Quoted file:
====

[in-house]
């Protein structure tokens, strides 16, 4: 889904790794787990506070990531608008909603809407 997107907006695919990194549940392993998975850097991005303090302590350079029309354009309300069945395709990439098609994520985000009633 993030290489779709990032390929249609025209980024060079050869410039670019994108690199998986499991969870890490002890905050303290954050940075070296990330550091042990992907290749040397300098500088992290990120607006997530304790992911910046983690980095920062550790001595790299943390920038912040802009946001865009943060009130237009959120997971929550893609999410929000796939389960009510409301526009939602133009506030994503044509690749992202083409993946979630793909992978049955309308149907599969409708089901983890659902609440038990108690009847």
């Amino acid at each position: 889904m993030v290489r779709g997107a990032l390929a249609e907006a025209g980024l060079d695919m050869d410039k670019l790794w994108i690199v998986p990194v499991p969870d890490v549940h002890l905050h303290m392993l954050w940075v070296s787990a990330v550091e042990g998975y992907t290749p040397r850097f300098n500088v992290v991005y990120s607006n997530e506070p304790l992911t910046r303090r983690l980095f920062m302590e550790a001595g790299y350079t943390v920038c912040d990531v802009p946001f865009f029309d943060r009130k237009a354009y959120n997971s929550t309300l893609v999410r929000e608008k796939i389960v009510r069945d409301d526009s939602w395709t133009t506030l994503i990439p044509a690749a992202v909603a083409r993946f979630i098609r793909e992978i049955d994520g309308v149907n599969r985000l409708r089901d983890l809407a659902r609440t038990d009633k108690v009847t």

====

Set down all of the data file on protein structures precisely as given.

[in-house]
């Protein structure tokens, strides 16, 4: 889904790794787990506070990531608008909603809407 997107907006695919990194549940392993998975850097991005303090302590350079029309354009309300069945395709990439098609994520985000009633 993030290489779709990032390929249609025209980024060079050869410039670019994108690199998986499991969870890490002890905050303290954050940075070296990330550091042990992907290749040397300098500088992290990120607006997530304790992911910046983690980095920062550790001595790299943390920038912040802009946001865009943060009130237009959120997971929550893609999410929000796939389960009510409301526009939602133009506030994503044509690749992202083409993946979630793909992978049955309308149907599969409708089901983890659902609440038990108690009847």
């Amino acid at each position: 889904m993030v290489r779709g997107a990032l390929a249609e907006a025209g980024l060079d695919m050869d410039k670019l790794w994108i690199v998986p990194v499991p969870d890490v549940h002890l905050h303290m392993l954050w940075v070296s787990a990330v550091e042990g998975y992907t290749p040397r850097f300098n500088v992290v991005y990120s607006n997530e506070p304790l992911t910046r303090r983690l980095f920062m302590e550790a001595g790299y350079t943390v920038c912040d990531v802009p946001f865009f029309d943060r009130k237009a354009y959120n997971s929550t309300l893609v999410r929000e608008k796939i389960v009510r069945d409301d526009s939602w395709t133009t506030l994503i990439p044509a690749a992202v909603a083409r993946f979630i098609r793909e992978i049955d994520g309308v149907n599969r985000l409708r089901d983890l809407a659902r609440t038990d009633k108690v009847t």